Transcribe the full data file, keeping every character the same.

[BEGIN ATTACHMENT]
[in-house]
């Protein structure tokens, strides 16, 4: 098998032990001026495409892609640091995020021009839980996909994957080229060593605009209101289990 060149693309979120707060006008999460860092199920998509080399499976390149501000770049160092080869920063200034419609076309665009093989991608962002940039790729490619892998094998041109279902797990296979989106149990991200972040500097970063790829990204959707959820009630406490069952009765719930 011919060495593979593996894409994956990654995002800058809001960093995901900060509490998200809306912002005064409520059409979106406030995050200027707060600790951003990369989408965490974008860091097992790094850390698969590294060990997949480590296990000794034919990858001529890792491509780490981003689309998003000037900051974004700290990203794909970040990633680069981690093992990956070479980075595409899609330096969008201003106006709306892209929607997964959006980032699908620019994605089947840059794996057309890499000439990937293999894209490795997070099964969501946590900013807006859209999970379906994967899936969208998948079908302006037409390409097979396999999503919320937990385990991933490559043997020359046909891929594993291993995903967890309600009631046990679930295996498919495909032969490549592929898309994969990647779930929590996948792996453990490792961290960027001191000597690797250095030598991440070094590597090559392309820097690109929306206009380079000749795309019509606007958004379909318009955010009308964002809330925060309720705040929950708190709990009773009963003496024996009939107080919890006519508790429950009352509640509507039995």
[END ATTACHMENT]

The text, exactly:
[in-house]
């Protein structure tokens, strides 16, 4: 098998032990001026495409892609640091995020021009839980996909994957080229060593605009209101289990 060149693309979120707060006008999460860092199920998509080399499976390149501000770049160092080869920063200034419609076309665009093989991608962002940039790729490619892998094998041109279902797990296979989106149990991200972040500097970063790829990204959707959820009630406490069952009765719930 011919060495593979593996894409994956990654995002800058809001960093995901900060509490998200809306912002005064409520059409979106406030995050200027707060600790951003990369989408965490974008860091097992790094850390698969590294060990997949480590296990000794034919990858001529890792491509780490981003689309998003000037900051974004700290990203794909970040990633680069981690093992990956070479980075595409899609330096969008201003106006709306892209929607997964959006980032699908620019994605089947840059794996057309890499000439990937293999894209490795997070099964969501946590900013807006859209999970379906994967899936969208998948079908302006037409390409097979396999999503919320937990385990991933490559043997020359046909891929594993291993995903967890309600009631046990679930295996498919495909032969490549592929898309994969990647779930929590996948792996453990490792961290960027001191000597690797250095030598991440070094590597090559392309820097690109929306206009380079000749795309019509606007958004379909318009955010009308964002809330925060309720705040929950708190709990009773009963003496024996009939107080919890006519508790429950009352509640509507039995």